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Jennifer Green

Kidney donors are frequently lauded for the gifts they bestow upon their recipients: the gift of health, of family, of life. But as I reflect upon my journey as a kidney donor, I find myself focusing on the gifts I received: the gifts of being a kidney donor. The period of time leading up to transplant day was truly life-changing. Each of the “gifts” I received represents a distinct area of my life that required growth and attention; all three are inextricably intertwined.

My first gift was self-transformation. When I became aware of a need in my community for a kidney donor, I went to do the preliminary testing: a simple blood test, the results of which would determine the need for further testing.  I had previously donated blood and platelets but was unaware of what kidney donation entailed. I underwent extensive physical and psychological testing to determine my physical and emotional health. I spoke to doctors, my rabbi, and other donors, many of whom gave me extensive amounts of time, information, inspiration, and strength. I transformed from unsure and cautious to enthusiastic and confident; I chose to donate. The Rav who I reached out to didn’t know me personally, yet he recognized what I needed to work on; he advised me to recognize G-d in my life. I responded, “What about the transplant?” He replied, “Get tested, go through the process, but look for G-d”. This leads to my next gift: connection to G-d.

As I encountered obstacles and challenges, I worked at tuning into G-d’s presence in my life, viewing myself as a cog in the wheel and not the driver (though I’ve always liked being in the driver’s seat!). I visited my primary doctor for a check-up towards the end of the testing to discuss my plan to donate my kidney. She unexpectedly found something that required further examination. The next month was filled with tests, fear, and concern, but also tremendous hashgacha, support, and peace. I saw firsthand how G-d watches out for me; I witnessed Him actively handling things and humbly stepped out of the way. The final outcome was good, thank G-d; the practice of surrendering my will was truly invaluable! 

The days leading up to the surgery felt like Yom Kippur. I contacted people to make amends, required specific prep prior to surgery… and fasted the day of surgery!  As I entered the waiting area with my husband very early that morning, I was filled with gratitude – and butterflies in my stomach. As  surgery drew closer, everyone was asked to leave; it was me and G-d. I asked if I could wear my beret under the surgical cap to ensure that my hair remained covered; my request was denied.  But as they took me back, a young nurse approached and said, “I used to be an Orthodox Jew, but I’m not practicing anymore. I’ll make sure you are covered during surgery.” I was floored! At that moment I knew that G-d would watch over me.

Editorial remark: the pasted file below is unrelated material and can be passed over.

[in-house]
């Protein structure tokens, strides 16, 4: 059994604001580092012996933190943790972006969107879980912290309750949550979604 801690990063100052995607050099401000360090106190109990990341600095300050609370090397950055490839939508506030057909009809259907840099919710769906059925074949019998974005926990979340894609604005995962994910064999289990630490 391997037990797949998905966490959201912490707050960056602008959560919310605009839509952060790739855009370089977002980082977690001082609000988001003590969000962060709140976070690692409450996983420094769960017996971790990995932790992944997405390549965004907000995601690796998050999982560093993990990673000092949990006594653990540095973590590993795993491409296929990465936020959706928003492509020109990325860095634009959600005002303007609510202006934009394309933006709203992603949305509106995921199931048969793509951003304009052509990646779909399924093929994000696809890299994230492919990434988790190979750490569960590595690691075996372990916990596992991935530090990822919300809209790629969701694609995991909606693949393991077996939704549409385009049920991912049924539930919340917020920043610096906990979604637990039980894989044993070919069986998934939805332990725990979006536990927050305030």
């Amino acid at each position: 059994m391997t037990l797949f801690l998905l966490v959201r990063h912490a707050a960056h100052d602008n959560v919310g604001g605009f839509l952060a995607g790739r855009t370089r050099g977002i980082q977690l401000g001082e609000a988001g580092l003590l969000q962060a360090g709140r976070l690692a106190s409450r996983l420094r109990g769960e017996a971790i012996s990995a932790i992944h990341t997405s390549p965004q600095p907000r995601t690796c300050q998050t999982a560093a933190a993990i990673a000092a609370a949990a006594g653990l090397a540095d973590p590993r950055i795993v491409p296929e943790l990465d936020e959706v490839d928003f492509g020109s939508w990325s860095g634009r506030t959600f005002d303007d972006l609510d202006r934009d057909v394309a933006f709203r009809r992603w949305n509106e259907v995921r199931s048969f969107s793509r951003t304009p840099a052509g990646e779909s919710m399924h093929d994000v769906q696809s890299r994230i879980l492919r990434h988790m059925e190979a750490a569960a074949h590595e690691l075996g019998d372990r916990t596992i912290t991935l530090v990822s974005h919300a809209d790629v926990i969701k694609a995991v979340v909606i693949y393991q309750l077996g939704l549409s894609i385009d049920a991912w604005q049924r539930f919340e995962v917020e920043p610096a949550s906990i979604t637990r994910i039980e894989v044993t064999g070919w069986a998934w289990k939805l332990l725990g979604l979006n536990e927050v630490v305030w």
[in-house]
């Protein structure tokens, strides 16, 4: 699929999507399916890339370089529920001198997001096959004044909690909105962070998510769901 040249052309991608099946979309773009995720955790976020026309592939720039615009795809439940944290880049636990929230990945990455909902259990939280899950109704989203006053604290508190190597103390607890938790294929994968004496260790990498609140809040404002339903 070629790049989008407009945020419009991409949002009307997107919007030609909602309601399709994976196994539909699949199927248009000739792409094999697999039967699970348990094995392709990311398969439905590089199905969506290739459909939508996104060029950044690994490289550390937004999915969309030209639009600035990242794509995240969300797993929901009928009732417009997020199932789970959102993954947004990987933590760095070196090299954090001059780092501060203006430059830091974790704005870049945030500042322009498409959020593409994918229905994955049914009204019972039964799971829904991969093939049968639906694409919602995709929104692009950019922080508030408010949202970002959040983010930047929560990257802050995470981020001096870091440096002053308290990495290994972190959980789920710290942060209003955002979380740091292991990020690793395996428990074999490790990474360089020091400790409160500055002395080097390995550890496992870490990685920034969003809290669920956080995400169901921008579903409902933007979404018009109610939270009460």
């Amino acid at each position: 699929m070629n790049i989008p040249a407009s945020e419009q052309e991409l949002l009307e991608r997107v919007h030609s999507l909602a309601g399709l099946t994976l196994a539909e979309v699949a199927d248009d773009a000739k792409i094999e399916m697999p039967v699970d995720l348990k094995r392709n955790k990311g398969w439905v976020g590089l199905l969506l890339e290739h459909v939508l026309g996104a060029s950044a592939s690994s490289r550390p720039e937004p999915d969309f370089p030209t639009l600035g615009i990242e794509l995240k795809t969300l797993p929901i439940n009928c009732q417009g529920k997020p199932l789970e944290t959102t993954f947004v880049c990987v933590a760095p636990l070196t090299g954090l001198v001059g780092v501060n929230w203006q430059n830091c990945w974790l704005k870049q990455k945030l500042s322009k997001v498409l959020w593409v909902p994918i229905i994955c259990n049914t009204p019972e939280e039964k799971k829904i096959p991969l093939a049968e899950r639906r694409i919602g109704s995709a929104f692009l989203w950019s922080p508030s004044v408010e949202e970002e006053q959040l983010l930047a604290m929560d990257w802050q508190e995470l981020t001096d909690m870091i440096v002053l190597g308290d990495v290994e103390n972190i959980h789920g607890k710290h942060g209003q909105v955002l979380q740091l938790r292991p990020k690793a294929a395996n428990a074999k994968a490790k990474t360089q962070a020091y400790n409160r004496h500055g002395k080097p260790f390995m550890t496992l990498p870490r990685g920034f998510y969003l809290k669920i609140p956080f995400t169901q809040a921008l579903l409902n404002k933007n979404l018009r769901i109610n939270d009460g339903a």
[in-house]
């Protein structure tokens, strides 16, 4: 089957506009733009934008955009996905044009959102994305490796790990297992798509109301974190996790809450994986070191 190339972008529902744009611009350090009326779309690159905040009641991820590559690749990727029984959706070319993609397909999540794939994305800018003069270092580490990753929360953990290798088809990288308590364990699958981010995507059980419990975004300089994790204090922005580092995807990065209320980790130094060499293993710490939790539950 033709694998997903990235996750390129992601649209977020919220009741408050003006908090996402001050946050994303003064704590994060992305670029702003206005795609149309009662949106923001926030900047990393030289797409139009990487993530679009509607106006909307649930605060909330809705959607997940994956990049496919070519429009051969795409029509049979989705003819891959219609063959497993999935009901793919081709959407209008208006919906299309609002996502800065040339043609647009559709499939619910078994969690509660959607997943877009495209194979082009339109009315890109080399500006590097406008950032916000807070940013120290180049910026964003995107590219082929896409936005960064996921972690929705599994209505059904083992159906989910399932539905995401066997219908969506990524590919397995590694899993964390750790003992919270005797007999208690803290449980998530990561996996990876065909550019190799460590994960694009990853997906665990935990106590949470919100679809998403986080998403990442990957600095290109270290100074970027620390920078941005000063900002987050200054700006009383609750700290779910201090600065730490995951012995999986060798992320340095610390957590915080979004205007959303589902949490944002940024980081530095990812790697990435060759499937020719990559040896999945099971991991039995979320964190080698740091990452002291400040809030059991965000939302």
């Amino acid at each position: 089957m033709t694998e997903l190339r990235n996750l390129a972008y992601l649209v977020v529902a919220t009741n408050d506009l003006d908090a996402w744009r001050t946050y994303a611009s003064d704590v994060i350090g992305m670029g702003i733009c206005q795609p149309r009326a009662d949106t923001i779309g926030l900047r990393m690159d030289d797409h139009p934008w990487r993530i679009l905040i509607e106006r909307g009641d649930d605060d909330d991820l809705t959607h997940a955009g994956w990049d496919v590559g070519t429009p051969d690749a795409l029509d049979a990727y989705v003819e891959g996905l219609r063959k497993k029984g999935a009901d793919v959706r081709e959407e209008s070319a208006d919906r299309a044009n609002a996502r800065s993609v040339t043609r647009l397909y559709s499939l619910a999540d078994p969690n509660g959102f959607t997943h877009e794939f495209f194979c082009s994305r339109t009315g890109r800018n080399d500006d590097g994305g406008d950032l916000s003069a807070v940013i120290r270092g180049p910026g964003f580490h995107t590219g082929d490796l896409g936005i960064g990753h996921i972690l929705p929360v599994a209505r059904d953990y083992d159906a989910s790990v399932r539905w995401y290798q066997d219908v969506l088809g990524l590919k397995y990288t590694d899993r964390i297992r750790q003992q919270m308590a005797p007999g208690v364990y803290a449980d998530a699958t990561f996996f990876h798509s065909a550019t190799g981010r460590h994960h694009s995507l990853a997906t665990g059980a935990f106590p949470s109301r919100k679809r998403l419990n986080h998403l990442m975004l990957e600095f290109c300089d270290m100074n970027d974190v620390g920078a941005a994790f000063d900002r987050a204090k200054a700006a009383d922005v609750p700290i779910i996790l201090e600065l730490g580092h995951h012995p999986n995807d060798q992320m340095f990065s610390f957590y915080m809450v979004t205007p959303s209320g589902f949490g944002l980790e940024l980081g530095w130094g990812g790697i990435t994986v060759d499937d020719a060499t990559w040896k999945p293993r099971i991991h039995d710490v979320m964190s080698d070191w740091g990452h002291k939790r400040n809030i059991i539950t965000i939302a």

The third gift I received is connection to community. It was extremely humbling to experience the outpouring of communal support and love after surgery. For many years I was uncomfortable with people putting themselves out for me; I shied away from offers of help. One of the most meaningful aspects of the months prior to the surgery was the countless hours that Menachem Friedman from Renewal spent on the phone, encouraging and educating me.  He played an enormous part in my kidney donation; I cannot express the depths of my gratitude to him. He introduced me to many donors, including a chassidishe woman from Williamsburg named Malka.

Menachem Friedman told me he wanted to come for the surgery, but it would mean Shabbos away from his family. I was so moved that he even considered it! Instead, he surprised me and flew Malka down for Shabbos to support me. I was speechless and emotional when she arrived. A woman who didn’t know me left her children… for me! Friends took my children for the Shabbos after the surgery, enabling my husband to stay with me. They organized meals and I felt loved – rather than awkward – and grateful. I realized that the transplant wasn’t about me; others wanted to be a part of it. I was approached by many people who shared changes they’d made to their lives, inspired by my donation. I received flowers, gifts, heartfelt cards, donations in my honor, offers for grocery shopping, and help with my little girl, Sara. This time was a humbling, heartwarming, tremendous gift. People have called me a hero. Truthfully, this process transformed me; I may  be a donor, but I’m also a recipient of the greatest gifts imaginable. A special donor said something that I can only now understand: “My only regret is that I can’t do it again.”

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